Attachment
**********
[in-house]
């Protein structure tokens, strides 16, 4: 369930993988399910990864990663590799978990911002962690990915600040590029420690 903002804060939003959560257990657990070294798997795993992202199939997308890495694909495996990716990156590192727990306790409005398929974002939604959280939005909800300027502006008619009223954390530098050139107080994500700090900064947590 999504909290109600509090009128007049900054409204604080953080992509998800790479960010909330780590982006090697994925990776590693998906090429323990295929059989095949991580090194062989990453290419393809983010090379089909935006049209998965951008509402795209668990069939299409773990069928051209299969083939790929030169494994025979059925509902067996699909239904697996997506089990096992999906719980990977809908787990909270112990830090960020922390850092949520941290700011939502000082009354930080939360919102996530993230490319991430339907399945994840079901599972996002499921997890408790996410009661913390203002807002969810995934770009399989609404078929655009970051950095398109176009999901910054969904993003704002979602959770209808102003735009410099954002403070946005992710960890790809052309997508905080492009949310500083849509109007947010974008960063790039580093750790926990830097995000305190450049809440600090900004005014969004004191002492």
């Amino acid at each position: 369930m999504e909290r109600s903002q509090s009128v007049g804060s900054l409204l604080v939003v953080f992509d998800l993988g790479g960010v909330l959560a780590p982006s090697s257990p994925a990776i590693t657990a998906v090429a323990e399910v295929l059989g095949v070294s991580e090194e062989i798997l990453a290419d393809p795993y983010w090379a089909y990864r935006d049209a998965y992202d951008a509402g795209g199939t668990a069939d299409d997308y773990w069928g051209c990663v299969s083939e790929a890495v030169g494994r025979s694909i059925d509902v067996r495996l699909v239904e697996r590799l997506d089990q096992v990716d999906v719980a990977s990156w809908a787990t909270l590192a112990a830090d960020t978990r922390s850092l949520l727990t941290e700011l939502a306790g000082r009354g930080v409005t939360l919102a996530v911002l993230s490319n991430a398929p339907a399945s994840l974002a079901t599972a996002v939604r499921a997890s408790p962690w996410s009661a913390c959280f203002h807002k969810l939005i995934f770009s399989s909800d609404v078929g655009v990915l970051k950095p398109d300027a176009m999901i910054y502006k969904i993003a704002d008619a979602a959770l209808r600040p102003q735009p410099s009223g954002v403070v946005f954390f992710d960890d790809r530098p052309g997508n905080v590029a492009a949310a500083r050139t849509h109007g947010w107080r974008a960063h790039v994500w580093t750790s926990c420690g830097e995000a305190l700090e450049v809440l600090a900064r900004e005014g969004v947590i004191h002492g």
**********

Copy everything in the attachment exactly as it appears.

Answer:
[in-house]
């Protein structure tokens, strides 16, 4: 369930993988399910990864990663590799978990911002962690990915600040590029420690 903002804060939003959560257990657990070294798997795993992202199939997308890495694909495996990716990156590192727990306790409005398929974002939604959280939005909800300027502006008619009223954390530098050139107080994500700090900064947590 999504909290109600509090009128007049900054409204604080953080992509998800790479960010909330780590982006090697994925990776590693998906090429323990295929059989095949991580090194062989990453290419393809983010090379089909935006049209998965951008509402795209668990069939299409773990069928051209299969083939790929030169494994025979059925509902067996699909239904697996997506089990096992999906719980990977809908787990909270112990830090960020922390850092949520941290700011939502000082009354930080939360919102996530993230490319991430339907399945994840079901599972996002499921997890408790996410009661913390203002807002969810995934770009399989609404078929655009970051950095398109176009999901910054969904993003704002979602959770209808102003735009410099954002403070946005992710960890790809052309997508905080492009949310500083849509109007947010974008960063790039580093750790926990830097995000305190450049809440600090900004005014969004004191002492």
């Amino acid at each position: 369930m999504e909290r109600s903002q509090s009128v007049g804060s900054l409204l604080v939003v953080f992509d998800l993988g790479g960010v909330l959560a780590p982006s090697s257990p994925a990776i590693t657990a998906v090429a323990e399910v295929l059989g095949v070294s991580e090194e062989i798997l990453a290419d393809p795993y983010w090379a089909y990864r935006d049209a998965y992202d951008a509402g795209g199939t668990a069939d299409d997308y773990w069928g051209c990663v299969s083939e790929a890495v030169g494994r025979s694909i059925d509902v067996r495996l699909v239904e697996r590799l997506d089990q096992v990716d999906v719980a990977s990156w809908a787990t909270l590192a112990a830090d960020t978990r922390s850092l949520l727990t941290e700011l939502a306790g000082r009354g930080v409005t939360l919102a996530v911002l993230s490319n991430a398929p339907a399945s994840l974002a079901t599972a996002v939604r499921a997890s408790p962690w996410s009661a913390c959280f203002h807002k969810l939005i995934f770009s399989s909800d609404v078929g655009v990915l970051k950095p398109d300027a176009m999901i910054y502006k969904i993003a704002d008619a979602a959770l209808r600040p102003q735009p410099s009223g954002v403070v946005f954390f992710d960890d790809r530098p052309g997508n905080v590029a492009a949310a500083r050139t849509h109007g947010w107080r974008a960063h790039v994500w580093t750790s926990c420690g830097e995000a305190l700090e450049v809440l600090a900064r900004e005014g969004v947590i004191h002492g």